Susanna Hecht Wins Award for Best Book on Latin American Environmental History Award granted for research in the social and political history of the Amazon basin.

Euclides Book cover 2

By Angel Ibanez
UCLA Luskin student writer

Dr. Susanna Hecht, professor of Urban Planning, has been honored as the winner of this year’s Elinor Melville Prize for the best book on Latin American Environmental History.

The Elinor Melville Prize, established in 2007, is a competitive award for the best book in English, French, Spanish or Portuguese published during the previous year on the “study of the mutual influences of social and natural processes in Latin America” and its scholarly contribution by the Conference on Latin American History.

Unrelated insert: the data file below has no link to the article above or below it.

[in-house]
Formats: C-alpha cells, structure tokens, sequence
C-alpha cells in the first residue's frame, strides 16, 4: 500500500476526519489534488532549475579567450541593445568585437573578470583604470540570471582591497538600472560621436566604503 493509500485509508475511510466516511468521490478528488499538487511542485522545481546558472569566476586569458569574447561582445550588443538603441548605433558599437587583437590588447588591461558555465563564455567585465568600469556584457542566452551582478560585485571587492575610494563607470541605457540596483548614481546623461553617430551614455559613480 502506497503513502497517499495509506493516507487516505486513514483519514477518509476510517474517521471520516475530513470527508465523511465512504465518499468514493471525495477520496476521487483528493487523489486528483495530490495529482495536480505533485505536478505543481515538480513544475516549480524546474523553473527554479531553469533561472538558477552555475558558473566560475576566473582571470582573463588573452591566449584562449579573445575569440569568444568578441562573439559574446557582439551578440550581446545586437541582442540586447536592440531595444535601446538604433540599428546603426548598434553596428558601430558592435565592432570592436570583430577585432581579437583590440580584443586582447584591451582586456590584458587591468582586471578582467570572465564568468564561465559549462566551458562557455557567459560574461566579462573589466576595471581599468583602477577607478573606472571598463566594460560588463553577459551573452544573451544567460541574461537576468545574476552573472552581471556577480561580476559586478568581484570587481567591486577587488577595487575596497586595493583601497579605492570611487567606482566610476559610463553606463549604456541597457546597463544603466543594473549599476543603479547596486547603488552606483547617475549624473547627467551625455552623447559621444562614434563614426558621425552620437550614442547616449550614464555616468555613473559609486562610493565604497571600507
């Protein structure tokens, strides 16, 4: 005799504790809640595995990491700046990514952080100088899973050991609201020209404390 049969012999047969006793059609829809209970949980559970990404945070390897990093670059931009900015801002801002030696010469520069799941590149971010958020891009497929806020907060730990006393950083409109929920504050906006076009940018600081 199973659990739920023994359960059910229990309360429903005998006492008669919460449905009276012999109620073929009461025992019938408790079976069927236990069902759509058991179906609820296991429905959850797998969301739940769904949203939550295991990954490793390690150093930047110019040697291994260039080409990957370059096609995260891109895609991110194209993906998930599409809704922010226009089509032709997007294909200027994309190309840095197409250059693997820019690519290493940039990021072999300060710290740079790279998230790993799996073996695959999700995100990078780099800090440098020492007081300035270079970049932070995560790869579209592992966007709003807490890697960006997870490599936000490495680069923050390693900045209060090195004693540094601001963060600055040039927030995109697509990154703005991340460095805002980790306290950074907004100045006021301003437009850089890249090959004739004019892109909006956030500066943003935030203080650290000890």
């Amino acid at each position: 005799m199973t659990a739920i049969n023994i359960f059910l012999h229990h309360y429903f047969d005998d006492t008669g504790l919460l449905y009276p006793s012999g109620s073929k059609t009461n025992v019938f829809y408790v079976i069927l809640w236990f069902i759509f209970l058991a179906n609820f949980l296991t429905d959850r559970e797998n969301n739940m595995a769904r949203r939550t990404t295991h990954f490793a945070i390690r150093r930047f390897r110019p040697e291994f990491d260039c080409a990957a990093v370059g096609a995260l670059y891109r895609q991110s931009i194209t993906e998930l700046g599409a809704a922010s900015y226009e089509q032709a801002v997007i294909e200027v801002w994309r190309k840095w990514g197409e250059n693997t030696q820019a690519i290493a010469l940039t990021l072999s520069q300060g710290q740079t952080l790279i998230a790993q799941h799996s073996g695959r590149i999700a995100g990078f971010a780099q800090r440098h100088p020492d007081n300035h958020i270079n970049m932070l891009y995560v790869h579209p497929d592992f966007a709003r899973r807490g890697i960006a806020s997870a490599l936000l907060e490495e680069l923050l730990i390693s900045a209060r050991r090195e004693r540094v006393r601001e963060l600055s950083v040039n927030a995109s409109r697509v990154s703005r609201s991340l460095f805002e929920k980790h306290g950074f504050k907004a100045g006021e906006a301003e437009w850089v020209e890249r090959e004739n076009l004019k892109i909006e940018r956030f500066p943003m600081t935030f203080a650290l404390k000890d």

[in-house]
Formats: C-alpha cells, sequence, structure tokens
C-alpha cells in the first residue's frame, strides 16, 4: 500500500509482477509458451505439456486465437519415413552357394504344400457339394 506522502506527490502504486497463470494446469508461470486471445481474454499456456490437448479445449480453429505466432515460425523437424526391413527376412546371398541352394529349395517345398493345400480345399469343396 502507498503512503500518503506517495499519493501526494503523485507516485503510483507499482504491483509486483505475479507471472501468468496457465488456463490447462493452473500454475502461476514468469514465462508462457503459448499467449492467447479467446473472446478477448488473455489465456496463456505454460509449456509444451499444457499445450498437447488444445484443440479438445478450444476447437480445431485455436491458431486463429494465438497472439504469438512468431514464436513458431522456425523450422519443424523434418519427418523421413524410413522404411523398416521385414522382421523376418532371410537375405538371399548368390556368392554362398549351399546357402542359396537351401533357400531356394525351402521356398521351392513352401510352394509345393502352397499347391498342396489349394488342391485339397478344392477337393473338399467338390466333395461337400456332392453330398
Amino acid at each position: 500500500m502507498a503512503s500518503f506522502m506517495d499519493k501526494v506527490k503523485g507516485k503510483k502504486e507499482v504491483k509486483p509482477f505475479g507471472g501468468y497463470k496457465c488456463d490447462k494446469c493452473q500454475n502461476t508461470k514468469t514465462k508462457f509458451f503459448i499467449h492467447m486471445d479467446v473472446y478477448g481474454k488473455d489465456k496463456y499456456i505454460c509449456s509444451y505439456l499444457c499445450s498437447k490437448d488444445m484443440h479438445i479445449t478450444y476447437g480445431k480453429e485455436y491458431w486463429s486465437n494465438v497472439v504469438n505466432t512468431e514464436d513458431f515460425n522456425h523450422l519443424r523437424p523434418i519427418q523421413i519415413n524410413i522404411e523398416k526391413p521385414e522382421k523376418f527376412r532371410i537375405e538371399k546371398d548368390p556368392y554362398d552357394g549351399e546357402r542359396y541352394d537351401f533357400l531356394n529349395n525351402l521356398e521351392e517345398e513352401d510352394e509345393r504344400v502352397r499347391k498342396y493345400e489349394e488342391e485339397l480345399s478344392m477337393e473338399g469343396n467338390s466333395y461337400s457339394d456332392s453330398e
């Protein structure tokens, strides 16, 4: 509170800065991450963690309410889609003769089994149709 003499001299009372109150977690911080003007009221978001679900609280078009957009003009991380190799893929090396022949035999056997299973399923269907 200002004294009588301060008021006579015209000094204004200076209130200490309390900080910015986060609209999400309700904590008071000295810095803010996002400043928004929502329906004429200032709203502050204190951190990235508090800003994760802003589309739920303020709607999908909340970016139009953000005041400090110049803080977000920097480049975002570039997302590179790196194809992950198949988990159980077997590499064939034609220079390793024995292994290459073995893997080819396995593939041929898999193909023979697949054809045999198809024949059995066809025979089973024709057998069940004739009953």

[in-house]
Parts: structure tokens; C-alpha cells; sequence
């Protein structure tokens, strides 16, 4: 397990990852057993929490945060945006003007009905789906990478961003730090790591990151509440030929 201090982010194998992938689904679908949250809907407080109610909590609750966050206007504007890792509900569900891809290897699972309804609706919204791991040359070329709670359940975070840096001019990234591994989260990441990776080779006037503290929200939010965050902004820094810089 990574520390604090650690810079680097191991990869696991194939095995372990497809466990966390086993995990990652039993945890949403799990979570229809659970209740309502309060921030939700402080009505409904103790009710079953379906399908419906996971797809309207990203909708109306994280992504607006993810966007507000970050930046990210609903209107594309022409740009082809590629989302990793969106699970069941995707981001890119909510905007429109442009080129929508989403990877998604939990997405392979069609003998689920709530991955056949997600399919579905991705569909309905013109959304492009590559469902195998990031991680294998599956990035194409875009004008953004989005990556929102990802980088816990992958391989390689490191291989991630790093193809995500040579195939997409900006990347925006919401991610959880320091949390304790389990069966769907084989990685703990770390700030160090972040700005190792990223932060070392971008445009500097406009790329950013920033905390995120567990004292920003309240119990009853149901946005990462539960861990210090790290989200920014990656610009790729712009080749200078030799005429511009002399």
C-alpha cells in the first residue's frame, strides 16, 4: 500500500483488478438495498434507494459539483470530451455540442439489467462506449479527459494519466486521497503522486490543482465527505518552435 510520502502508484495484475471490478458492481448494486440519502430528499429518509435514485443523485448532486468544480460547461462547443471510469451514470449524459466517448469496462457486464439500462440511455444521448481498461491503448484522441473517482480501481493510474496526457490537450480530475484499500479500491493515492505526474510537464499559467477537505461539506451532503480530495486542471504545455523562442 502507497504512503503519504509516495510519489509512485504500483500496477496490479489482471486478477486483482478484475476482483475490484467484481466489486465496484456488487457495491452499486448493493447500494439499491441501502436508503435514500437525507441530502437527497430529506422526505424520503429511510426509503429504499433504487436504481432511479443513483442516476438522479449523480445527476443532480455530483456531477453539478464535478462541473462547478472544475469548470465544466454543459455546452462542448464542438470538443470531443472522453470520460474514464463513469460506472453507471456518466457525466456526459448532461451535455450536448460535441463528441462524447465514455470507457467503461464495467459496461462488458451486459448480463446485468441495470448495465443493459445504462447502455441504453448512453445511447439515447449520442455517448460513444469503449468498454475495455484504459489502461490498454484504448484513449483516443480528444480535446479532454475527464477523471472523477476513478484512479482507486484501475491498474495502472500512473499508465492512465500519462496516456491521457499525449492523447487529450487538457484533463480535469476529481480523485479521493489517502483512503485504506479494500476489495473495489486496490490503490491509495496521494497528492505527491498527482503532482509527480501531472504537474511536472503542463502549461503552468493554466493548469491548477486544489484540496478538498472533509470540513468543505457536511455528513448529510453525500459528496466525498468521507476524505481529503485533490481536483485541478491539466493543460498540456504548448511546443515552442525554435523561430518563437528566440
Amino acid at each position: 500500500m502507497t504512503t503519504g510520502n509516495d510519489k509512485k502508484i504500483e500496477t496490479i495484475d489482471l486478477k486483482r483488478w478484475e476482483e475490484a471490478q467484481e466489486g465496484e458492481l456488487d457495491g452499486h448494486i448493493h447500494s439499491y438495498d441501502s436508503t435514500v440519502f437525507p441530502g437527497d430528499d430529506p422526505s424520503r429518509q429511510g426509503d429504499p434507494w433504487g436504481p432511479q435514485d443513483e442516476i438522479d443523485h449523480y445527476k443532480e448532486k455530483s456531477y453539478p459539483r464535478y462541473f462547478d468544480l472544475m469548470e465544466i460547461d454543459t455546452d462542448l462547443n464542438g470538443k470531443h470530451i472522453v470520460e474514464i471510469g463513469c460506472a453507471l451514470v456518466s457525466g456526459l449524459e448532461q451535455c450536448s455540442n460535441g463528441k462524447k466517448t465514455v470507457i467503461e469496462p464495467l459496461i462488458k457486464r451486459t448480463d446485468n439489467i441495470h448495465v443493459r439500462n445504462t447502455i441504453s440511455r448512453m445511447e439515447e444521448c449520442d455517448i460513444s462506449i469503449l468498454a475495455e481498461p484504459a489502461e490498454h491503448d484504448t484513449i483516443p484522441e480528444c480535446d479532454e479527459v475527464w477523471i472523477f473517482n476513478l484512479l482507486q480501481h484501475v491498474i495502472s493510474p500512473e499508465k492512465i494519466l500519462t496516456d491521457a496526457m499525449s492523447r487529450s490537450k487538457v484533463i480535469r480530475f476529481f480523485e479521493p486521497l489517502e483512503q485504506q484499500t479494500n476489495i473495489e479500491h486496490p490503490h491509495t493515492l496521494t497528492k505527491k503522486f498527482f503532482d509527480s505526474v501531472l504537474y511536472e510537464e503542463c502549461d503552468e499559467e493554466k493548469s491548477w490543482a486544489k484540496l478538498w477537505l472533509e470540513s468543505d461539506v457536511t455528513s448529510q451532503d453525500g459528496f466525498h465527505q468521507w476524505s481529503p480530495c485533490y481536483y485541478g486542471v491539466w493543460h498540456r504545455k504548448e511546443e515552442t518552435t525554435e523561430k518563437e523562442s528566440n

Hecht’s book, The Scramble for the Amazon and the Lost Paradise of Euclides da Cunha, tells the story of the vast exploitation of the Amazon basin by the nineteenth century’s imperial and industrial powers for its rubber, the journey of one of Brazil’s most accomplished writers to unveil the inner workings of the exploitation along the way and the complex social, political and environmental history of the Amazon.

Dr. Hecht’s research has focused on political ecology and her results have had major implications for climate change adaptation, mitigation and longer term rethinking of longer-term resilience strategies.  She has also been funded by the NSF, NASA, MacArthur Foundation, ACLS Guggenheim and the Institute for Advanced studies among many other sources.

 

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